Herpetic Whitlow: An Occupational Hazard for Anesthesia Providers

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Barry N. Swerdlow, MD

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Published: 13 July 2020 | Article Type :

Abstract

Herpetic whitlow (HW) is a herpes simplex virus (HSV) infection of the hand, usually of the distal phalanx soft tissue adjacent to the nail. The disease can be acquired by contact with infected oral mucous membranes, saliva, or respiratory secretions that harbor the virus. HSV then enters the digital skin via a clinical or subclinical abrasion in the epidermis. As such, HW is an occupational hazard for anesthesia providers – in addition to several other healthcare professions – associated with recurrent unprotected or inadequately protected hand exposure to oral mucosa and secretions, and as such, it is largely preventable. The widespread problem of unhygienic habits involving lack of glove usage or improper usage among anesthesia providers likely fosters the occurrence of HW in this population, and this behavior is partly related to the frequent need to perform multiple airway-associated interventions in a timely manner in many anesthesia practices. Despite its causal relationship with the practice of clinical anesthesia, there has been very little discussion of this disease process in the anesthesia literature during the past two decades, and this absence of an academic forum may relate to a more generalized insensitivity of many anesthesia providers to some occupational hazards of their profession.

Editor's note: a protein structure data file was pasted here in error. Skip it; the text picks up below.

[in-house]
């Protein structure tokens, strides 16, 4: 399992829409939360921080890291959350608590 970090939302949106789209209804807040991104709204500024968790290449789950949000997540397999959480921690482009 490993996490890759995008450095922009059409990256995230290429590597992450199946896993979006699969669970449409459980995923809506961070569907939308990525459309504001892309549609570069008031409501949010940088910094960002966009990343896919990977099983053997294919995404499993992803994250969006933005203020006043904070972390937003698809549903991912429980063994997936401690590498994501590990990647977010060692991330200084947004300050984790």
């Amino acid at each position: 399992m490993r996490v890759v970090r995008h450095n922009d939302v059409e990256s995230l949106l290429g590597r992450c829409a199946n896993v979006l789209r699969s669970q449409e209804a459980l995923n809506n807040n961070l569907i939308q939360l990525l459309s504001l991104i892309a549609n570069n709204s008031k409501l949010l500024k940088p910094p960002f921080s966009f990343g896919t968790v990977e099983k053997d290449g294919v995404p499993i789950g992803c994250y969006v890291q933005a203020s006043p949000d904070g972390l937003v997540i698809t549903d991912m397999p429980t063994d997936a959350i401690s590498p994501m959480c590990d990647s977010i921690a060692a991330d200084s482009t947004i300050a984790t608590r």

Keywords: Herpetic whitlow; Herpes simplex; Occupational hazard; Anesthesia.

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Barry N. Swerdlow, MD. (2020-07-13). "Herpetic Whitlow: An Occupational Hazard for Anesthesia Providers." *Volume 3*, 1, 20-26